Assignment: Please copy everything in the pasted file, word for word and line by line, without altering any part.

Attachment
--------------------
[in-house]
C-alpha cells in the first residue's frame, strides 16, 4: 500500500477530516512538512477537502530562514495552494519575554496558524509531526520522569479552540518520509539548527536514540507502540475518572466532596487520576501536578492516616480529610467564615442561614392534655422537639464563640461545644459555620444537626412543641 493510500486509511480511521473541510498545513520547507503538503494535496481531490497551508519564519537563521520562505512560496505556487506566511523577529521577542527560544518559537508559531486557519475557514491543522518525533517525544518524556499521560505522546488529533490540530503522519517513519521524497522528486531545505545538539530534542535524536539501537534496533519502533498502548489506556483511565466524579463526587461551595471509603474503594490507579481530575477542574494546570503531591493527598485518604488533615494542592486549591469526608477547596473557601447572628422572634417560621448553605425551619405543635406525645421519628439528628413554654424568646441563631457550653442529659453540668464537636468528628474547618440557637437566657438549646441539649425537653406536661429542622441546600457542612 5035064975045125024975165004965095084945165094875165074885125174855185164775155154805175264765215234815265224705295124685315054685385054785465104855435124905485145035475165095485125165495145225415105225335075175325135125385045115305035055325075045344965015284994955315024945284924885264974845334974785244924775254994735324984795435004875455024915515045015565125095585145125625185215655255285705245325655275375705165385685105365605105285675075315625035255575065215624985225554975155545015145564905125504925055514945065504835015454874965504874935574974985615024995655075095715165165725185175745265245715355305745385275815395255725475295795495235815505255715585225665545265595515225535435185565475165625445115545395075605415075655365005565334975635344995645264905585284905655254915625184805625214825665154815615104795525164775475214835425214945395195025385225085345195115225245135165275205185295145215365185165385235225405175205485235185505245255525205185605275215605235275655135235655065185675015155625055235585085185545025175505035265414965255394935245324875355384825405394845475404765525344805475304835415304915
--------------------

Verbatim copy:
[in-house]
C-alpha cells in the first residue's frame, strides 16, 4: 500500500477530516512538512477537502530562514495552494519575554496558524509531526520522569479552540518520509539548527536514540507502540475518572466532596487520576501536578492516616480529610467564615442561614392534655422537639464563640461545644459555620444537626412543641 493510500486509511480511521473541510498545513520547507503538503494535496481531490497551508519564519537563521520562505512560496505556487506566511523577529521577542527560544518559537508559531486557519475557514491543522518525533517525544518524556499521560505522546488529533490540530503522519517513519521524497522528486531545505545538539530534542535524536539501537534496533519502533498502548489506556483511565466524579463526587461551595471509603474503594490507579481530575477542574494546570503531591493527598485518604488533615494542592486549591469526608477547596473557601447572628422572634417560621448553605425551619405543635406525645421519628439528628413554654424568646441563631457550653442529659453540668464537636468528628474547618440557637437566657438549646441539649425537653406536661429542622441546600457542612 5035064975045125024975165004965095084945165094875165074885125174855185164775155154805175264765215234815265224705295124685315054685385054785465104855435124905485145035475165095485125165495145225415105225335075175325135125385045115305035055325075045344965015284994955315024945284924885264974845334974785244924775254994735324984795435004875455024915515045015565125095585145125625185215655255285705245325655275375705165385685105365605105285675075315625035255575065215624985225554975155545015145564905125504925055514945065504835015454874965504874935574974985615024995655075095715165165725185175745265245715355305745385275815395255725475295795495235815505255715585225665545265595515225535435185565475165625445115545395075605415075655365005565334975635344995645264905585284905655254915625184805625214825665154815615104795525164775475214835425214945395195025385225085345195115225245135165275205185295145215365185165385235225405175205485235185505245255525205185605275215605235275655135235655065185675015155625055235585085185545025175505035265414965255394935245324875355384825405394845475404765525344805475304835415304915